Monday, July 26, 2010

365 days with solar

One year ago today my 4928 kilowatt/hour (5 kW) solar solution went live, magically collecting light and converting it into energy. Since then, I’ve produced 7,835.38 kWh of electricity. That’s the same as 7.8 megawatts.
solar
Thanks to Net Metering, I’ve managed to sell an average of 10% back to the utility throughout the year. This occurs any time when I’m generating more electricity than the house is consuming, so excess is returned to the grid at the same rate I’m billed for it.
The daily average over twelve months was roughly 21 kWh each day with a standard deviation of about 7.8. The best two week period was the February / March border. Between February 25, 2010 and March 10, 2010, I had seven of my top ten days and averaged 27.29 kWh. The best day on record was March 4, 2010; the system generated 34.12 kWh. Mid-March to Mid-April 2010 saw a number of clear, cool, sunny days, and I sold 25% back to the utility during this time.

All told, the data I’ve collected suggests my installation has accounted for 35% of my electricity over the past year.
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Tuesday, March 30, 2010

coolest place on earth

cernlandCERN's Large Hadron Collider was the coolest place on the planet (-271.3°C, to be precise) to be today when it began smashing particles traveling at 99.99% the speed of light together at 3.5 TeV, or 3.5 trillion electron volts. Collisions are expected to generate heat at 100,000 times the hottest part of our sun, but they'll be super tiny,  so we don't need to worry about any microscopic black holes, strangelets, vacuum bubbles, or magnetic monopoles.

It's expected the six experiments will soon begin to yield clues about the origins of our universe and answer nagging questions such as "where IS all that antimatter, anyway" and "are you SURE you only live in three (ok, four) dimensions?"

It's absolutely fascinating how the project has evolved from an idea in 1984 to a reality today, shattering one physics record after another as it tugs on Humanity's most primal desire to just obliterate stuff. In this case, however, and all jesting aside, the destructive forces are necessary as we look for clues about the origins of our universe and how we can explain it all.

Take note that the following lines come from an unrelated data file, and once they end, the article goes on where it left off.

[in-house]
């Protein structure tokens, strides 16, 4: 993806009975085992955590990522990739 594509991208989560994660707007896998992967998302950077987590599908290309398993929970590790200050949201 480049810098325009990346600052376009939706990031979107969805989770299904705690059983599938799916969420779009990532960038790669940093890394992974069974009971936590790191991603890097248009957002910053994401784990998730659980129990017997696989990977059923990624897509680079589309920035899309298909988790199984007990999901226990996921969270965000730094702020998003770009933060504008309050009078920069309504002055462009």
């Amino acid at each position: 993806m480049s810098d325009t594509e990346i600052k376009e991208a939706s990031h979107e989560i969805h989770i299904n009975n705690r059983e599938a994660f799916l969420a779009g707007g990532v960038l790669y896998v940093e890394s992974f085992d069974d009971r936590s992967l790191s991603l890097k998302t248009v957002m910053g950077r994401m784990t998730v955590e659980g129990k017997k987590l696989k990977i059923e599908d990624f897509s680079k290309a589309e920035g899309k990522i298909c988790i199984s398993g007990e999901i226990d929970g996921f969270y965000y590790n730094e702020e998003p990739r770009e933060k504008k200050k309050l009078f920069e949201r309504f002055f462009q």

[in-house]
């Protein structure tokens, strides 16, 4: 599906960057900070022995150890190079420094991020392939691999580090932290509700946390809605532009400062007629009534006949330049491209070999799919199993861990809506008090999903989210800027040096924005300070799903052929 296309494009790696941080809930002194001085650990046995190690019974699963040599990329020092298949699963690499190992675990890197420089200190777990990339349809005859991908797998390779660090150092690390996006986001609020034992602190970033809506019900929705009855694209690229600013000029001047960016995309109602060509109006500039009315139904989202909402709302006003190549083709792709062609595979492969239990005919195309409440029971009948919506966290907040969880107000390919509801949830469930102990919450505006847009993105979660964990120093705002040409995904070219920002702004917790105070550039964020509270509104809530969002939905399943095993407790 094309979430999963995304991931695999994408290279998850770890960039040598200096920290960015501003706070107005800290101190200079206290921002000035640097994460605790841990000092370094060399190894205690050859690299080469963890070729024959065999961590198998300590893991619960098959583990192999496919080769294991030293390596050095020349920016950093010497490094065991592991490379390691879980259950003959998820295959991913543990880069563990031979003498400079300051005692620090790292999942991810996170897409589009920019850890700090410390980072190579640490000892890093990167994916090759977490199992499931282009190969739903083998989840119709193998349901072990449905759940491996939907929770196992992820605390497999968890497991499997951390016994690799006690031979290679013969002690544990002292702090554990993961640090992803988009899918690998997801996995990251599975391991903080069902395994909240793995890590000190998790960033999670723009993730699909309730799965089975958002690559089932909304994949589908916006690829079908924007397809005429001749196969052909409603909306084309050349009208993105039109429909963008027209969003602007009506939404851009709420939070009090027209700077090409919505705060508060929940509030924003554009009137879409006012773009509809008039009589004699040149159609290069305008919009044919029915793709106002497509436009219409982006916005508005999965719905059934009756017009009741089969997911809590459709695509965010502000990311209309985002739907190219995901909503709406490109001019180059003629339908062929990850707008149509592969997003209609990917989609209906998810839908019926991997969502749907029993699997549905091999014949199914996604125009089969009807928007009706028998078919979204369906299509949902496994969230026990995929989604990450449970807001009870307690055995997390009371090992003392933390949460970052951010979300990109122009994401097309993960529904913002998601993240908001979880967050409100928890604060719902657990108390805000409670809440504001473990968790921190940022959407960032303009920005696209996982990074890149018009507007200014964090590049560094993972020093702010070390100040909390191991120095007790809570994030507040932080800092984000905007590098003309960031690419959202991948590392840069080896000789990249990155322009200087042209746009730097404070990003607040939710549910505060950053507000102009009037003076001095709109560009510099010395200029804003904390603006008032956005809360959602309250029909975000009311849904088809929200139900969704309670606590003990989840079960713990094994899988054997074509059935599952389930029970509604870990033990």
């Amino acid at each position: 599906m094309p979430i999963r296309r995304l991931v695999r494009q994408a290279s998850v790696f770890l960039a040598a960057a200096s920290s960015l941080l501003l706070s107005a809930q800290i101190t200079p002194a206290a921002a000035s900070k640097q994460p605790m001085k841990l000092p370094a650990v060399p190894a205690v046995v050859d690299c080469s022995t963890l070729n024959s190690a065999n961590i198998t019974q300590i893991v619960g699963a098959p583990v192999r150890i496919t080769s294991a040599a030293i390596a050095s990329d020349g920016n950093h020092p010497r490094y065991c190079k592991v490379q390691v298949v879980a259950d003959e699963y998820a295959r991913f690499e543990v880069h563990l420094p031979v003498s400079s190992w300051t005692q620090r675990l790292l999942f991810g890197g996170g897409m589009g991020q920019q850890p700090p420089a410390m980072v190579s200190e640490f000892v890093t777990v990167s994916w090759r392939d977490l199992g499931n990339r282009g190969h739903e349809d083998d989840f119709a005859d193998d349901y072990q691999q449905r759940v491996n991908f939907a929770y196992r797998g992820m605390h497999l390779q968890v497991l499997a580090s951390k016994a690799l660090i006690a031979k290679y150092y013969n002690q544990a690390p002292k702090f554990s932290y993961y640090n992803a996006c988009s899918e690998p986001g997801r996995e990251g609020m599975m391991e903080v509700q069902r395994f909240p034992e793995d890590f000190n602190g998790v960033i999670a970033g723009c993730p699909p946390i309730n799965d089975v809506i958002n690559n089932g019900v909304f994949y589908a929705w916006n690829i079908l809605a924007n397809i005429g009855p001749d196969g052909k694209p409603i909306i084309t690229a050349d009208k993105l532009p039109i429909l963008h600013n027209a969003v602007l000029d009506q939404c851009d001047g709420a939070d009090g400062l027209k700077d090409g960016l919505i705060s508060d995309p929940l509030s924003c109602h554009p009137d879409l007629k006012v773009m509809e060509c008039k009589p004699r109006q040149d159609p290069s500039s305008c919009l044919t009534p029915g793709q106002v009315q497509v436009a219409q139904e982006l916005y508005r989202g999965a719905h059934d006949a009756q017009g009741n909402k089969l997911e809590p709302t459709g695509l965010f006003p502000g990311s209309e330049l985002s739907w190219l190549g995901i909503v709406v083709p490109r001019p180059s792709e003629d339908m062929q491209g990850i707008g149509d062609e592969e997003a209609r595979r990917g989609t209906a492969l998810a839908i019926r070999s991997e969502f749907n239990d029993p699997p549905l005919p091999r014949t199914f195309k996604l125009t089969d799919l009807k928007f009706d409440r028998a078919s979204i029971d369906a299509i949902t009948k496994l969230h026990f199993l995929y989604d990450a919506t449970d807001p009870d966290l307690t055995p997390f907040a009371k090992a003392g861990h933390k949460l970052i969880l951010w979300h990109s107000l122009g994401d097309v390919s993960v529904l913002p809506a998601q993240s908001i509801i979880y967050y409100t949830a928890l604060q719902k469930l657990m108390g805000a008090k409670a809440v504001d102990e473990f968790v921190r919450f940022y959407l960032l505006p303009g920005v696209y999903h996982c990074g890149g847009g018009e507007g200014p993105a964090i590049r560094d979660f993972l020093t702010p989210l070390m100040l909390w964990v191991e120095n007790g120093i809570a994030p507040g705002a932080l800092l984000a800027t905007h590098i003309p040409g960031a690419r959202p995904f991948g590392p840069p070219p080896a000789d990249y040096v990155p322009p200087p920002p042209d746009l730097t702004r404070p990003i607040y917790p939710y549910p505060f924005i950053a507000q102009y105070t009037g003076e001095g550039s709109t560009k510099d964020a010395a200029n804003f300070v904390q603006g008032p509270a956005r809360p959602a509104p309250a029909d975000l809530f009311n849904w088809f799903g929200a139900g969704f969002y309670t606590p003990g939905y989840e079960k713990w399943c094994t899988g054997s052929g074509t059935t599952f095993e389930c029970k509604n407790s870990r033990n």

But for me, that's a bit of a problem. My Sophomore year in college, I failed Calculus. I should have never taken it. I believed then, as I do now, it's ego-maniacal to claim we can explain it all in elegant fashion just using numbers. If you only ever knew of a hammer, you'd never benefit from a screwdriver. Ergo, it's difficult to build furniture if you have to invent the screwdriver along the way. I don't think we have all the tools, at least not yet. It's crippling to think we can manipulate numbers to prove something, then come up with complicated rules and offer exceptions when we need to craft them to fit something which just doesn't fit. Special Relativity led to General Relativity but wait, General Relativity excludes quantum physics. So off we go to find new numbers, or number theory, to explain it. I could never get my head around Calculus because I didn’t trust the numbers; I just didn’t believe them.

Sure, we'll learn a lot and LHC is going to take us tremendous distances. In fact, I'm hoping LHC will likely help us find evidence of screwdrivers (so to speak), so we can get closer to explaining it all. I just have a funny feeling the last explanation when it's all sorted won't have any numbers in it at all, or least not a number the way we know it today.

Tuesday, October 6, 2009

ases solar tour 2009